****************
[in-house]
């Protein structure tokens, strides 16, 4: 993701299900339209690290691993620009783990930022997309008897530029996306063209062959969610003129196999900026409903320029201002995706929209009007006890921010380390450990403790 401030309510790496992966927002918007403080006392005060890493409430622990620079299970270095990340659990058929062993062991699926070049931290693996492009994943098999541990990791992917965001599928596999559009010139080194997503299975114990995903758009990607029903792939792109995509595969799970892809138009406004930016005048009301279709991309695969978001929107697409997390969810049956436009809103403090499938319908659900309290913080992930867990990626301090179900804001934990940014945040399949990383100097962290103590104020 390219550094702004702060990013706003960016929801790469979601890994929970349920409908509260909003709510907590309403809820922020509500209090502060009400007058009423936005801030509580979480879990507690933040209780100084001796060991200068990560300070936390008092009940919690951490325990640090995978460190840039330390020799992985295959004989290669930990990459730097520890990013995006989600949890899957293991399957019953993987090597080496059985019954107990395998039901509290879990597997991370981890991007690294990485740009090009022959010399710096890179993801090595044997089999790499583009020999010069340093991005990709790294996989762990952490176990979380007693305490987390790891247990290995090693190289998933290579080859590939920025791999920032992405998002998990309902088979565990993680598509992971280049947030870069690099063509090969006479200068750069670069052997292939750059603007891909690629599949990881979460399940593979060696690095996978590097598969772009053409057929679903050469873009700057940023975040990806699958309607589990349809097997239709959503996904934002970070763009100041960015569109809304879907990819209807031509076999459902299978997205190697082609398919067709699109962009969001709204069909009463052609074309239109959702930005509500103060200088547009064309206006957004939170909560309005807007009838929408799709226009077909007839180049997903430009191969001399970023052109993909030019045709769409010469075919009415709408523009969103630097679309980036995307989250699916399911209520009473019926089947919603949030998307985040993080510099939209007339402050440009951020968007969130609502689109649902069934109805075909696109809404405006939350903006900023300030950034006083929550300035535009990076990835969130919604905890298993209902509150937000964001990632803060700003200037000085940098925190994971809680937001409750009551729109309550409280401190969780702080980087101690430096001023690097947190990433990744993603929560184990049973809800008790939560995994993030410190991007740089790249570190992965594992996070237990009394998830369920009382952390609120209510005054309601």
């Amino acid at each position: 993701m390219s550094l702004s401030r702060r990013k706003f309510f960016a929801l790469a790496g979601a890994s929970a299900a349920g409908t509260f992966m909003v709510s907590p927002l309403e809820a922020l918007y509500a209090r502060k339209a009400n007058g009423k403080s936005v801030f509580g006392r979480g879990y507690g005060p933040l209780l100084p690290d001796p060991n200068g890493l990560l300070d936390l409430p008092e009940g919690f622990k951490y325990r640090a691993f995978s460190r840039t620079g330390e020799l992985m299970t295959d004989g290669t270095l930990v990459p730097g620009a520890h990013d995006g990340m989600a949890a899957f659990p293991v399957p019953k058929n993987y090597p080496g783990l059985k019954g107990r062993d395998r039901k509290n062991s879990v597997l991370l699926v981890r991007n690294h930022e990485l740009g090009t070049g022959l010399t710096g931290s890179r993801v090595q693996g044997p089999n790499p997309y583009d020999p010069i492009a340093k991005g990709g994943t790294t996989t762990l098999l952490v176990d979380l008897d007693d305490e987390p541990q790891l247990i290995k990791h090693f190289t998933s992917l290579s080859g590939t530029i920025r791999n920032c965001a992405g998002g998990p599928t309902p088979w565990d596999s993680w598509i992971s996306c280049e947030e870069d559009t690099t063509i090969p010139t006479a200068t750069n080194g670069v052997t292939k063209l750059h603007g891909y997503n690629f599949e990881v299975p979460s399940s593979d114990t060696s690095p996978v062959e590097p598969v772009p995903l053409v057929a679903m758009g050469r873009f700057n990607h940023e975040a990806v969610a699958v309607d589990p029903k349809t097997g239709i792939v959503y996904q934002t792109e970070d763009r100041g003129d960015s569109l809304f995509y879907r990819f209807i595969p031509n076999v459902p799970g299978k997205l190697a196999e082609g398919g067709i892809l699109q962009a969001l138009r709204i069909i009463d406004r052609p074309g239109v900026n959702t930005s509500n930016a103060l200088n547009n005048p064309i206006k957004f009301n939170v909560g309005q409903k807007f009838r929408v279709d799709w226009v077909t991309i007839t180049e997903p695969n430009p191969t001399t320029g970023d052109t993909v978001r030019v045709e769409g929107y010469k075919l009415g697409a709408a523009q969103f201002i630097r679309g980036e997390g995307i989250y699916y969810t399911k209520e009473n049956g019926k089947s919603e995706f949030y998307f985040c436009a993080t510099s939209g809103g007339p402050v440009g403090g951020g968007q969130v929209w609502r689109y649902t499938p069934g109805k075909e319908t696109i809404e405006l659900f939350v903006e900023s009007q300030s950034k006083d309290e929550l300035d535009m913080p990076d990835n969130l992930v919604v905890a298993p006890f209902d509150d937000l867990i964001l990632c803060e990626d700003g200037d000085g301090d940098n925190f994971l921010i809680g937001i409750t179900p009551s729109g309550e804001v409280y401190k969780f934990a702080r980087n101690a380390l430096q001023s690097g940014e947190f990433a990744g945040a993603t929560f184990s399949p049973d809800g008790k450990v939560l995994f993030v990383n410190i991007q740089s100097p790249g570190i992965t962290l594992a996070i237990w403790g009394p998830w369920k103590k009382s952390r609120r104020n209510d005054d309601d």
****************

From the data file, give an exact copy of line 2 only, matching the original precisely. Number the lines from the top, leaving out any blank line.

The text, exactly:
């Protein structure tokens, strides 16, 4: 993701299900339209690290691993620009783990930022997309008897530029996306063209062959969610003129196999900026409903320029201002995706929209009007006890921010380390450990403790 401030309510790496992966927002918007403080006392005060890493409430622990620079299970270095990340659990058929062993062991699926070049931290693996492009994943098999541990990791992917965001599928596999559009010139080194997503299975114990995903758009990607029903792939792109995509595969799970892809138009406004930016005048009301279709991309695969978001929107697409997390969810049956436009809103403090499938319908659900309290913080992930867990990626301090179900804001934990940014945040399949990383100097962290103590104020 390219550094702004702060990013706003960016929801790469979601890994929970349920409908509260909003709510907590309403809820922020509500209090502060009400007058009423936005801030509580979480879990507690933040209780100084001796060991200068990560300070936390008092009940919690951490325990640090995978460190840039330390020799992985295959004989290669930990990459730097520890990013995006989600949890899957293991399957019953993987090597080496059985019954107990395998039901509290879990597997991370981890991007690294990485740009090009022959010399710096890179993801090595044997089999790499583009020999010069340093991005990709790294996989762990952490176990979380007693305490987390790891247990290995090693190289998933290579080859590939920025791999920032992405998002998990309902088979565990993680598509992971280049947030870069690099063509090969006479200068750069670069052997292939750059603007891909690629599949990881979460399940593979060696690095996978590097598969772009053409057929679903050469873009700057940023975040990806699958309607589990349809097997239709959503996904934002970070763009100041960015569109809304879907990819209807031509076999459902299978997205190697082609398919067709699109962009969001709204069909009463052609074309239109959702930005509500103060200088547009064309206006957004939170909560309005807007009838929408799709226009077909007839180049997903430009191969001399970023052109993909030019045709769409010469075919009415709408523009969103630097679309980036995307989250699916399911209520009473019926089947919603949030998307985040993080510099939209007339402050440009951020968007969130609502689109649902069934109805075909696109809404405006939350903006900023300030950034006083929550300035535009990076990835969130919604905890298993209902509150937000964001990632803060700003200037000085940098925190994971809680937001409750009551729109309550409280401190969780702080980087101690430096001023690097947190990433990744993603929560184990049973809800008790939560995994993030410190991007740089790249570190992965594992996070237990009394998830369920009382952390609120209510005054309601």